cant believe this murderer ended up being free. thanks to the increasingly feminism infested society of the 21st century. most women can get away with murder of male gender
By Ray Stern
By Ray Stern
By New Times
By Amy Silverman
By Stephen Lemons
By Stephen Lemons
By Monica Alonzo
By Chris Parker
DEBBIE MILKE WAS BORN in Berlin, West Germany, on March 10, 1964. Her father, Air Force lifer Richard "Sam" Sadeik, was stationed there for a time. Her mother was a German native named Renalda, nicknamed Alex by her American friends. The couple had two daughters, Debra Jean--the oldest by a few years--and Sandra Denise.
The family's nomadic military trail ended at Phoenix's Luke Air Force Base when Sam reached retirement age in the late 1970s. Debbie relates a relatively normal childhood, marred only by a sibling rivalry with Sandy.
"I was always close to my mom," Debbie says. "She really had me up on a pedestal. My sister was always rebellious and my mother always used to hammer her. My room was always clean, I was always home on time, I got good grades, and I never got in trouble. I'm 27 and I can still hear my parents telling Sandy, `Why can't you be just like Debbie?' They drove that into her and she hated it, just hated it."
Sam and Alex Sadeik were divorced when Debbie was fourteen. Sam moved to Florence and took a job as a guard there at the Arizona State Prison, where he still works.
Debbie stayed with her mother in Phoenix and attended Cortez High School. Though she wasn't a member of the National Honor Society as she claimed on later job applications, Debbie by all accounts was an above-average student.
Her classmates remember her as shy with strangers, but a bit of showoff with friends. "Debbie was a cute girl who liked to blab and hang out with the girls," a former friend recalls. "I mean, she wasn't any different than anyone else. If you'd told me that Debbie Sadeik would murder her own kid like this, or have it done, I'd tell you you were nuts."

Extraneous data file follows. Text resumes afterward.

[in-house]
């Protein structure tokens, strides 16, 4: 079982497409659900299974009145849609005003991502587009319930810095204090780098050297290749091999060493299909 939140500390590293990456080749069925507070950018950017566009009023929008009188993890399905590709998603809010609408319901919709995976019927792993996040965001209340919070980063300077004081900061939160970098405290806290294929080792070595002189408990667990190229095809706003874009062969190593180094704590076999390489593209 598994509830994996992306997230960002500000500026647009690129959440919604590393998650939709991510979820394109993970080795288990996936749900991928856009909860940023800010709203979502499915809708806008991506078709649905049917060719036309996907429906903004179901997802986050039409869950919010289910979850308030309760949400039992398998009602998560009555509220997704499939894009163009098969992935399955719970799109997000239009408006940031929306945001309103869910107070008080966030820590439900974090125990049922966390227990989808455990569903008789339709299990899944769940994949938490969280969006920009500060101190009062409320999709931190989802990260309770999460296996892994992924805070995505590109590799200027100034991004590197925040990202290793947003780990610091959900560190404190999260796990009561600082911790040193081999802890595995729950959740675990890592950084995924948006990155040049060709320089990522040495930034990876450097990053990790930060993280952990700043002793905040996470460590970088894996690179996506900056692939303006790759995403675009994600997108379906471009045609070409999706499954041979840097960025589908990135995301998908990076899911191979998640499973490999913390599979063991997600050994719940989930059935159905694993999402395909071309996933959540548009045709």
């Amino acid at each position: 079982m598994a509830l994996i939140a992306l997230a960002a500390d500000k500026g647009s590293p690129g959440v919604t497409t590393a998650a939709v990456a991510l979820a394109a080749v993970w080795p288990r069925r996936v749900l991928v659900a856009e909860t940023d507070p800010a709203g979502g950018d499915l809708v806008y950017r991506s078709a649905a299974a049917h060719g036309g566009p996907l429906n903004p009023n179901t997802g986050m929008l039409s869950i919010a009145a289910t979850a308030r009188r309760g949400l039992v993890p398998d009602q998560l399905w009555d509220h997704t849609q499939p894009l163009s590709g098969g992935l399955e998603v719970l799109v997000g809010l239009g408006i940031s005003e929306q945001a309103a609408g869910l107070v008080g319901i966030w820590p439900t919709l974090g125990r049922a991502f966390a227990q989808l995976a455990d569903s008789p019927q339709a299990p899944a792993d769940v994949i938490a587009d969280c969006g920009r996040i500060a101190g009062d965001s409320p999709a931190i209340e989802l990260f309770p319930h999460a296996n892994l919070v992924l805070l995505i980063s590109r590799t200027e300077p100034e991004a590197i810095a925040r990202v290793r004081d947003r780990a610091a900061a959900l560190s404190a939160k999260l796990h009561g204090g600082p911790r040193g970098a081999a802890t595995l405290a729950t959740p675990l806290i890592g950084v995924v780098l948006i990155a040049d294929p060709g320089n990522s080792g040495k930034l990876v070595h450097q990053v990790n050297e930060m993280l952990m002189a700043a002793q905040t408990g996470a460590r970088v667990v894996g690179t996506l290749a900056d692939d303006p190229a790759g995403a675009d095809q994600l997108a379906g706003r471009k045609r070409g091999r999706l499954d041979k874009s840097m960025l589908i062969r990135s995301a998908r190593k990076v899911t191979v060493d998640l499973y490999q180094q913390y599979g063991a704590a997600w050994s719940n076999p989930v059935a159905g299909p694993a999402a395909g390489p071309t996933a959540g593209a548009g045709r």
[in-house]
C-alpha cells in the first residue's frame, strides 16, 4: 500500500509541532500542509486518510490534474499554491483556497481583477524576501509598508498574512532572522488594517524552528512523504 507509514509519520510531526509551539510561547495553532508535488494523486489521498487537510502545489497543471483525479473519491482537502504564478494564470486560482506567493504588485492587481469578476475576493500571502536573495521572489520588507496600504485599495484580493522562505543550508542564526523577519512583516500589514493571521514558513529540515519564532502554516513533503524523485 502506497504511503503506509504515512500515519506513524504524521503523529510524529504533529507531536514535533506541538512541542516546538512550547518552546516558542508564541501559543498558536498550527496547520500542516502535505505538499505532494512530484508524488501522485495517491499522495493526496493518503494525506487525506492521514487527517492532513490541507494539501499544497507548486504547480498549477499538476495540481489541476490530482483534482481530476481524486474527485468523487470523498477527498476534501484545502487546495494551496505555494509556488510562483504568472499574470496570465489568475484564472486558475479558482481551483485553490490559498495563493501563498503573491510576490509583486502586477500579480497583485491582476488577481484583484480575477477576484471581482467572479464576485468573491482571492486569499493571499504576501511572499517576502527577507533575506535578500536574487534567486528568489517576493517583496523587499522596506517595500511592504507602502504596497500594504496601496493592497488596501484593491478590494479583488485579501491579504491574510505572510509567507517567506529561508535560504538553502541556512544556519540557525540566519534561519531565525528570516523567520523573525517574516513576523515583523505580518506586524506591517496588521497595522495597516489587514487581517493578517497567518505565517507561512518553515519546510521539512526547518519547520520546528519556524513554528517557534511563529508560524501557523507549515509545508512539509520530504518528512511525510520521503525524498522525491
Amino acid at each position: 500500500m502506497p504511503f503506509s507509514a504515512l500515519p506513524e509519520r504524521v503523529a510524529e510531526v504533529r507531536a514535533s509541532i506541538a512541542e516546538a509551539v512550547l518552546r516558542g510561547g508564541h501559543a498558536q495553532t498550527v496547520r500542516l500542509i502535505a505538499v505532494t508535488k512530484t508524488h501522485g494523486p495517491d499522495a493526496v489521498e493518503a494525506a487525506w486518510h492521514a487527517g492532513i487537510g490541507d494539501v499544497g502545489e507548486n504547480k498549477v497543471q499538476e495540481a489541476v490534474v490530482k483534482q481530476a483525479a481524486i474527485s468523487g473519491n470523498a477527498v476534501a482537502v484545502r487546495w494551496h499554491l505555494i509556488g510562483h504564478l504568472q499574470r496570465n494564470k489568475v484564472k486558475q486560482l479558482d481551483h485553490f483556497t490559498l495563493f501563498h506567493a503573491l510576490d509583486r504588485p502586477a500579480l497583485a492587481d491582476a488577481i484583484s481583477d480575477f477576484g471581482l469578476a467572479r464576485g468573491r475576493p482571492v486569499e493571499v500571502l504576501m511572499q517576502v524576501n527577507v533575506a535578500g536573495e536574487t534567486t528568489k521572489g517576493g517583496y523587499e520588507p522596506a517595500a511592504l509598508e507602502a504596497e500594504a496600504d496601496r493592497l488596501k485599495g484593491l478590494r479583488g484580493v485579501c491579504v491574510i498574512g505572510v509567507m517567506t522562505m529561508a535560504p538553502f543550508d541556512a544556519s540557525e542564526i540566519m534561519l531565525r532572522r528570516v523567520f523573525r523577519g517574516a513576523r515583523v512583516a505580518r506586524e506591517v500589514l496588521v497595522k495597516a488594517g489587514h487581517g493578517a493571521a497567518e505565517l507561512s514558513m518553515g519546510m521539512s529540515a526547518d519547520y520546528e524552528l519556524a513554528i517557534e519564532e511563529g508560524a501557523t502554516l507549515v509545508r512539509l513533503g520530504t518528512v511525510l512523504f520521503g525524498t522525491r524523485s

Although Debbie's ex-husband, Mark, alleges she was sexually experienced before he met her, old friends say she bragged more than anything else. Debbie herself claims that in high school she was prudish to the point of earning the nickname "DD"--short for "Debbie Doesn't." But she does admit to having taken part in some mischievous teenage pranks.
"A bunch of us went out to the lake one time," she says, laughing at the memory, "and we had a few wine coolers. We went into a Circle K and I reached into the hot-dog thing and I took one bite out of each dog. I had a whole mouthful stuffed in and I turned around and there was a cop looking right at me. I about died. I had to pay for them."
Debbie was attending Glendale Community College after graduating from high school when something she describes as "traumatic" occurred.
"I was at a very vulnerable stage in my life," she says, "going to college, working part-time, depending on my mother. My sister was living in Florence with my father and his new wife. Mom came home one day, ~`I'm moving back to Europe. Bye.' It was with this guy she was seeing. She says, `Don't worry, I'll give you money.' How can you tell a nineteen-year-old girl who's never had any responsibilities to budget money? She felt I was mature enough.
"After my mom left, I met Mark."
"IT WAS FRIDAY the thirteenth when I met the bastard," Debbie Milke says of the night in March 1983 she first laid eyes on her future husband. "My roommate called me at work. `Let's go out tonight. There's thirteen-cent beers at this bar and lots of cute guys.' I got introduced to Mark and I thought he was very, very nice looking, and he was very nice to me. We started to go out. We had the same nationality, German, and I got along great with his mom. She reminded me a lot of my grandparents. I was head over heels in love with him."
Mark remembers the meeting like this: "I was shooting pool and she came in. She had just turned nineteen. Debbie didn't actually make the move. She chickened out, and this friend they were with told her that he had my phone number."
Debbie soon called Mark, he says, and the two arranged a meeting at his place. What Mark remembers about one of their first dates is significant in light of future events.
"Her roommate had a small son, about three or four," Mark says, "and Debbie brought him over, saying that he was her son. And she had very good motherly qualities with him. I liked that quality in her."
Mark was a 1979 Thunderbird High School graduate and had been a hellion since early on. Court records list Mark's first brush with the law at the age of twelve. After high school, he laid carpet or worked construction sporadically to raise cash.
Mostly, though, Mark drank himself into oblivion and did drugs. A probation officer once noted of him, "Mark has a rebellious, nonchalant attitude. He is basically immature and is going to do as he pleases."
Nothing dissuaded the infatuated Debbie. She moved in with Mark in the summer of 1983. Mark says Debbie soon got pregnant, but miscarried after her mom flew over from Germany. Debbie vehemently denies this, saying her first pregnancy was with Christopher.